Homicide’s Music Master
Music Supervisor Chris Tergesen
Keeps the Homicide Beat Harmonious
By Keith Loria
May 14, 1999
When “Homicide: Life on the Street” executive
producer Tom Fontana needed a music master to score the closing
montage for the second-season episode "Black and Blue," he turned to
an old friend, recording engineer Chris Tergesen. Until then, music
hadn't been a primary component of the gritty, meditative cop show.
Dialogue rather than score provided the rhythm of the story.
But Tergesen soon convinced Fontana that the
NBC series' fast imagery and long segments would profit from a
soundtrack, and before long he was creating at least one musical
montage for almost every episode, adding a pulsating new tempo to a
show already acclaimed for its throbbing dramatic elements.
Now the show's musical supervisor, Tergesen
uses an eclectic mix of songs, including work from such diverse
artists as Miles Davis, Jimi Hendrix, The Bee Gees, Nine Inch Nails,
James Brown, Seal and Tori Amos.
His choices have gained so much popularity with
Homicide viewers that NBC's Web site contain[ed] a directory of
songs and performers.
Tergesen rhapsodized about his role with the
show to APBnews.com.
APB: How do you choose songs for the
video montages, and how do you decide what other music to play
throughout the episode?
Chris Tergesen: Sometimes those songs
are generated by the writers in the script. It will say, 'We hear so
and so sing so and so song.' Sometimes it says 'music plays,' and
then it's my job to find a piece of music that works well with that
scene. When I see the scene written or when it's shot, I see it in a
rough-cut form. We don't have a specific style or sound that we
adhere to. It's about what song fits what scene -- it's a
case-by-case basis. Basically it comes out of my CD player.
APB: Is it hard getting record companies
to allow you to use their stuff, or do they overload you with
material, hoping to get their stuff heard?
CT: Some of both. In the beginning when
the show wasn't as established, I was greeted with a lot of
skepticism, and artists didn't want their stuff on TV because of the
stigma attached to it. Now, a lot of people don't refuse. A lot of
record companies submit stuff to us that I just go through to try to
find a good sound.
APB: In the fifth season, the song
"Boom, Boom, Boom," which was featured in the montage segment of
"The Documentary," was so popular that NBC switchboards were swamped
with calls about it. Did this validate for you how important the
music had become on the show?
CT: It's very rewarding to hear, but
there had been response to other shows prior to that one, and I
don't think I was aware then that that show had generated a bigger
APB: There's obviously more to the job
than just picking music. Explain what your job entails for each
CT: My job is basically content. I also
hired the composer way back when-- it was one of my first tasks --
and I deal with him on an episode-by-episode basis. Usually now the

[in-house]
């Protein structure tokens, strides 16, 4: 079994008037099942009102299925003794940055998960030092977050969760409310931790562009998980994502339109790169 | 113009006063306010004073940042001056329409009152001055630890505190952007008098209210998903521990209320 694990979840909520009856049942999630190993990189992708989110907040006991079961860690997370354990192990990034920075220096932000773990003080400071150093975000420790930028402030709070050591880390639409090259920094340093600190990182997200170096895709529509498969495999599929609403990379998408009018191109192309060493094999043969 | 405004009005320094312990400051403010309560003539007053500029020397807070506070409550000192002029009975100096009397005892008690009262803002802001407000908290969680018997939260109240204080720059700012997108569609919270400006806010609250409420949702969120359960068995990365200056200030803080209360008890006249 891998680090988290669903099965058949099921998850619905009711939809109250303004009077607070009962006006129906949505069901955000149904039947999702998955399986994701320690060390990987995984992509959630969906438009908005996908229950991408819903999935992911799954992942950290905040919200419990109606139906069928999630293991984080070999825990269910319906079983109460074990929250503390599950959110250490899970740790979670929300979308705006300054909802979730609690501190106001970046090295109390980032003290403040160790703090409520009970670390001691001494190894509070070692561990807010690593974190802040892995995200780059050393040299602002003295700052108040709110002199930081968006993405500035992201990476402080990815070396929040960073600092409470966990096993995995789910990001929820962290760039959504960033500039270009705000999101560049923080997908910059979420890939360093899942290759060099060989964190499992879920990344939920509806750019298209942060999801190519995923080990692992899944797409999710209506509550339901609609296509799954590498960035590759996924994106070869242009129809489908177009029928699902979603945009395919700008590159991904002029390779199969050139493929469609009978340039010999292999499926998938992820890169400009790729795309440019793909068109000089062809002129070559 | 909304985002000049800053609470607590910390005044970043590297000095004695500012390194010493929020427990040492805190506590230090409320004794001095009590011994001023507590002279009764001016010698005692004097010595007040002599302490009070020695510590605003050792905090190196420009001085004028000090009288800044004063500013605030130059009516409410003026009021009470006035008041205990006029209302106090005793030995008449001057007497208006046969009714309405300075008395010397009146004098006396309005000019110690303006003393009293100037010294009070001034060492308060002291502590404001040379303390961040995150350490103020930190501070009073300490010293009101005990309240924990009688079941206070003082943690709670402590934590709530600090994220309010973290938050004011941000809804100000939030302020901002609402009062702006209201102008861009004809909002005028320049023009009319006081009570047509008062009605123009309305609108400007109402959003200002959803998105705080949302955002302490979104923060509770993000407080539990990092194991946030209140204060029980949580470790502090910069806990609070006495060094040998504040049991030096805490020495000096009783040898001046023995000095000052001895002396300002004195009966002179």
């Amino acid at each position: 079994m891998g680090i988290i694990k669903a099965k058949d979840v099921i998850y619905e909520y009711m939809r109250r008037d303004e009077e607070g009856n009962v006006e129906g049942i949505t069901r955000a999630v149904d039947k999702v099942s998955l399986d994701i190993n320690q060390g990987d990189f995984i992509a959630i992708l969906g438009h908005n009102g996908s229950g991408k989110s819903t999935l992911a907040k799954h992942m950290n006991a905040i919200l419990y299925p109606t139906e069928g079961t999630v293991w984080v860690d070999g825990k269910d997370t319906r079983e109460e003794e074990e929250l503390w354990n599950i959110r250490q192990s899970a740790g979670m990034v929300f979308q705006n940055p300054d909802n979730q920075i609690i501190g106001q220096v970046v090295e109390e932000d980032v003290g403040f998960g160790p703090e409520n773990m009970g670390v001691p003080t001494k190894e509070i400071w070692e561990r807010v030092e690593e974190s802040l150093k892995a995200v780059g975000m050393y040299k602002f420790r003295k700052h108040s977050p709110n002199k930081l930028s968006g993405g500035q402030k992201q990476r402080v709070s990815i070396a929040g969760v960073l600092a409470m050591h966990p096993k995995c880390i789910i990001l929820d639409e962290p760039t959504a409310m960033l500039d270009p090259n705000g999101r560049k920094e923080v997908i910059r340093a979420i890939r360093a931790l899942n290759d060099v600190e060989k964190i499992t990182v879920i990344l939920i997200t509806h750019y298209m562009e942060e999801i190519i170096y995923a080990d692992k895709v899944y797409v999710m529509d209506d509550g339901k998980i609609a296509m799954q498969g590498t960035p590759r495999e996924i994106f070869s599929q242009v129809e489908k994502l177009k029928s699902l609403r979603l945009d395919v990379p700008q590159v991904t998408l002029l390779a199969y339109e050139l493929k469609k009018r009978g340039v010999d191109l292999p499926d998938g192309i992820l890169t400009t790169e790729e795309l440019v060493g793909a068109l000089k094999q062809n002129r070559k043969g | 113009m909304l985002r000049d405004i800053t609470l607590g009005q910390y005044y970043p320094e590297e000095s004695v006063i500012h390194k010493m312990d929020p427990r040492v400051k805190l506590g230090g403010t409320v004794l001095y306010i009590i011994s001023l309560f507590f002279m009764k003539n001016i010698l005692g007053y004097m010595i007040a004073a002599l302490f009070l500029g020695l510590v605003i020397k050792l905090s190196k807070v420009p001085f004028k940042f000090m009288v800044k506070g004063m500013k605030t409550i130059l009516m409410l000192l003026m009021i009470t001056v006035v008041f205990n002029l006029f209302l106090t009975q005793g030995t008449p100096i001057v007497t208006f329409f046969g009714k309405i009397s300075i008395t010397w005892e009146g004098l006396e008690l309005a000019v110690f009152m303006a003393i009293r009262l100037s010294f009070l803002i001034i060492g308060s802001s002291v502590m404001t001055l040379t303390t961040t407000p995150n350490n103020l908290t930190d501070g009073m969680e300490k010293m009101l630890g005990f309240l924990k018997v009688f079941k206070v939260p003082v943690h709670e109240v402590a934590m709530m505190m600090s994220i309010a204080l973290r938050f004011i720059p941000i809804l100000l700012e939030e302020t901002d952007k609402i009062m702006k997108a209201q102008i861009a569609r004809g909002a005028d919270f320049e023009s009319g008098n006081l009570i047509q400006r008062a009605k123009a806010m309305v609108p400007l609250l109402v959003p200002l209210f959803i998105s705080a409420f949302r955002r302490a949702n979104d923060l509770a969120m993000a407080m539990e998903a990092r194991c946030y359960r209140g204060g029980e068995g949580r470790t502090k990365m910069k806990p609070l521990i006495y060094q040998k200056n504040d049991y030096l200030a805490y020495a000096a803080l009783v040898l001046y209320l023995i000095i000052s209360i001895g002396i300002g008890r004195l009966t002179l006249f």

producers spot the show to determine where each piece of original
music goes, and I give notes on what's written. I mix the music in
and produce the final audio mix. Then I work with NBC and the
studio, and they have a music clearance department that actually
does all the paperwork and gets all the licenses.
APB: Since the show is shot in the
Baltimore area, do you ever utilize musicians from the city's strong
CT: If the script calls for background
stuff, such as a band onstage or a nightclub, every time it's been a
local band. I try to use a lot of Baltimore-based bands for the
APB: Are you surprised that music became
strongly associated with Homicide?
CT: Very surprised. We had no idea it
was going to become such an integral part of the show. It's very
nice to see a piece of music work so well with a scene. It's also
very nice that the fans like it and talk about it on the Web site
all the time.
APB: You use a very diverse selection of
music. Do you make a concentrated effort to do that to keep
different people interested?
CT: It's very important [to use]
different styles. We are doing it from a dramatic standpoint, what
works with the show, what works with each scene. It's important to
be open to any genre and not to be tied down because we don't do
this and we don't do that.
APB: Do actors ever request certain
songs for their scenes?
CT: Sometimes an actor directs an
episode and has specific ideas for a scene, or once in a while they
will tell me about an artist they like, but no one has ever really
asked me to get any specific song.
APB: What's your favorite part about the
CT: Finding a well-placed song in a
great montage. You don't know until you see it against the footage
-- sometimes it works better than others do-- but it's great when
it's a perfect fit.
APB: Do you have a favorite episode?
CT: That's tough. I liked "The
Documentary," and I liked "Every Mother's Son," but I probably could
change my answer every so often.